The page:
At its most basic, storage virtualization makes scores of separate hard drives look to be one big storage pool. IT staffers spend less time managing storage devices, since some chores can be centralized. Virtualization also increases the efficiency of storage, letting files be stored wherever there is room, rather than have some drives go underutilized. And IT can add or replace drives without requiring downtime to reconfigure the network and affected servers: The virtualization software does that for you. Backup and mirroring are also much faster because only changed data needs to be copied; this eliminates the need for scheduled storage management downtime, Etcheverry notes.

Better yet, he will save money on future storage needs, because his FalconStor storage management software combines drives from multiple vendors as if they were one virtual drive, letting Etcheverry avoid getting locked in to the expensive, proprietary drives that array-based storage systems often require.

Although storage virtualization technology is fairly new, it's quickly gaining traction in the enterprise. In 2006, 20% of 1,017 companies surveyed by Forrester Research had adopted storage virtualization. By 2009, 50% of those enterprises expect to. And the percentages are even higher for companies with 20,000 or more employees, the survey notes: 34% of such firms had deployed storage virtualization in 2006, and that will climb to 67% by 2009.

But storage virtualization requires a clear strategy, Etcheverry says. "A lot of people don't think much about storage, so they don't do the planning that can save costs," he says. Because storage virtualization is a very different approach to managing data, those who don't think it through may miss several of the technology's key productivity and cost-savings advantages, concurs Nik Simpson, a storage analyst at the Burton Group.

Strategically, storage virtualization brings the most value to resource-intensive storage management chores meant to protect data and keep it available in demanding environments. These chores include the following: replication to keep distributed databases synchronized; mirroring to keep a redundant copy of data available for use in case the primary copy becomes unavailable; backup to keep both current and historical data available in case it gets deleted but is needed later; and snapshots to copy the original portions of changed data and make it easier to go back to the original version. All these activities have become harder to accomplish using traditional storage management techniques as data volumes surge and time for backup chores decreases.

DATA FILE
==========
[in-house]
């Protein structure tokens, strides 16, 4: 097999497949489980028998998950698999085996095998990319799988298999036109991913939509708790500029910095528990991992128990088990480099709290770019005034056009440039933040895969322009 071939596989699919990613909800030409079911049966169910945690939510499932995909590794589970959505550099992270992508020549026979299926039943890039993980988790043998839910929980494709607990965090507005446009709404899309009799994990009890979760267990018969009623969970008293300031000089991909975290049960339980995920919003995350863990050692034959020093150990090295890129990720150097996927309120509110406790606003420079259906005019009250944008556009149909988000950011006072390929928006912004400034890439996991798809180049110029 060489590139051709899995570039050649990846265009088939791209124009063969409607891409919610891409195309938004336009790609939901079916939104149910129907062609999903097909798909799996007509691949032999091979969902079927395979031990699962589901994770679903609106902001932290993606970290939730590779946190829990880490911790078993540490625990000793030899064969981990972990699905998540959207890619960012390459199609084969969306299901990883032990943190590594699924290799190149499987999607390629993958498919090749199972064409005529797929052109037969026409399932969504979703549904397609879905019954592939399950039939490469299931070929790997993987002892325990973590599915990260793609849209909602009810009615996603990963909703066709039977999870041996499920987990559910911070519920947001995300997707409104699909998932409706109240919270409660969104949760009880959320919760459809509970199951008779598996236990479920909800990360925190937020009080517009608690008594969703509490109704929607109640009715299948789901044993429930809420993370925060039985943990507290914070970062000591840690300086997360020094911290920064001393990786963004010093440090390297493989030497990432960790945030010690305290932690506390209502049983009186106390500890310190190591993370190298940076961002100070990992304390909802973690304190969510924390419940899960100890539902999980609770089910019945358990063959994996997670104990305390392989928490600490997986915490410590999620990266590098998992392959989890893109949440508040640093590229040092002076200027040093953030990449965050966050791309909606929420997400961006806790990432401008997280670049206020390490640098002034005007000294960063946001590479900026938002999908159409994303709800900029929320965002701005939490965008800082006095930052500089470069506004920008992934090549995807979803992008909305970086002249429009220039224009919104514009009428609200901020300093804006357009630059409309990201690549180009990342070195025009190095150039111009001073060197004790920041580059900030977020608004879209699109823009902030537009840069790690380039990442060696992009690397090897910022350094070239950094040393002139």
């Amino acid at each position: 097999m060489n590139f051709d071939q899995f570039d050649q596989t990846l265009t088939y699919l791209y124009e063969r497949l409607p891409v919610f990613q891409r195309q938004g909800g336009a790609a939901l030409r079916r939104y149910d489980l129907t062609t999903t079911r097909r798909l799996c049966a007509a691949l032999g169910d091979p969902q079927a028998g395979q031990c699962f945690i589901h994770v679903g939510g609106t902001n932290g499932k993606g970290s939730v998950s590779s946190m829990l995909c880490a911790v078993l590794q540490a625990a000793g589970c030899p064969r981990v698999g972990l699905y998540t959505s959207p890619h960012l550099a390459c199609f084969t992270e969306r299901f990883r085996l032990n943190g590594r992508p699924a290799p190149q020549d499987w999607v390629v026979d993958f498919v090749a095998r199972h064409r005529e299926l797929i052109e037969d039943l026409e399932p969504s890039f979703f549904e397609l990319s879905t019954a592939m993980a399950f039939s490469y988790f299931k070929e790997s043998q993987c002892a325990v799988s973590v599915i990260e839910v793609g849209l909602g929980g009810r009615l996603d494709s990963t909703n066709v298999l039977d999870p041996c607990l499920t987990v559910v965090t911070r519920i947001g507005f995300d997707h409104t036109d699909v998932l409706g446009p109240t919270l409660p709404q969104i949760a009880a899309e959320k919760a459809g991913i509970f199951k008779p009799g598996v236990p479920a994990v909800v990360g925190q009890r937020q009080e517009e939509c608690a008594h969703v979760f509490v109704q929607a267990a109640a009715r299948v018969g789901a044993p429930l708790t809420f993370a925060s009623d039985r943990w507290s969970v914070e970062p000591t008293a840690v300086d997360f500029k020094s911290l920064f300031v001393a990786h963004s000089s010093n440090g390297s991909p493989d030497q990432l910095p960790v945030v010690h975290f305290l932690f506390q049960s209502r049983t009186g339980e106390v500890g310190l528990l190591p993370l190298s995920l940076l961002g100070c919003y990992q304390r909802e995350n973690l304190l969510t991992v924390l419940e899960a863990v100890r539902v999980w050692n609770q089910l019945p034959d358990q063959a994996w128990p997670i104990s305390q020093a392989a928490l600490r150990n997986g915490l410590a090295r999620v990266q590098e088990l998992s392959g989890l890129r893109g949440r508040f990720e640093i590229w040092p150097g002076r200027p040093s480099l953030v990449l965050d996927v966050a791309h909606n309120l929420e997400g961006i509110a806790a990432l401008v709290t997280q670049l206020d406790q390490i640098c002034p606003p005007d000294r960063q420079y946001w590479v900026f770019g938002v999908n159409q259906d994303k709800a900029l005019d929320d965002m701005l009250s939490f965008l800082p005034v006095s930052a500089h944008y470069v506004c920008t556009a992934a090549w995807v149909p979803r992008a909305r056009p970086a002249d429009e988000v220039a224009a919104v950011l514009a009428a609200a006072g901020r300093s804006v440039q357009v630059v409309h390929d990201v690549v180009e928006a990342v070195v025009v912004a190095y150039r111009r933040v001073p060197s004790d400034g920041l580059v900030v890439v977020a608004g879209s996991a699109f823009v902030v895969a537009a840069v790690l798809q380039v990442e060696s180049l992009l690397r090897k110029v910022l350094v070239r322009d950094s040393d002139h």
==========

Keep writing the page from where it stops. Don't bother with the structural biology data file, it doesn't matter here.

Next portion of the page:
Because storage virtualization technology used for these purposes copies just the individual parts of changed data, not entire files or even drive volumes as in traditional host-based storage architectures, these data-protection activities are faster and tax the network less. "You end up transferring 40% or 50% less, depending on the data you have," says Ashish Nadkarni, a principal consultant at the storage consultancy GlassHouse Technologies.

This efficiency lets a CIO contemplate continuous backup and replication, and enables quick moves to new equipment in case of hardware failure. "We can add new storage as needed and have data transferred in the background, without the users even knowing," says Ryan Engh, IT infrastructure manager at the investment firm Wasatch Advisors, which uses DataCore's virtualization software.

Another advantage: "This prevents the states of the disaster recovery site and the production site from pulling apart," he says, a common problem in a traditional environment where the two data sets are usually out of synch because of the long replication times needed.

Moreover, the distributed nature of the data storage gives IT great flexibility in how data is stored, says Chris Walls, president of IT services at the healthcare data management firm PHNS, which uses IBM's virtualization controller. "That control layer gives you the flexibility to put your data in a remote site, or even in multiple sites," he says, all invisible to users.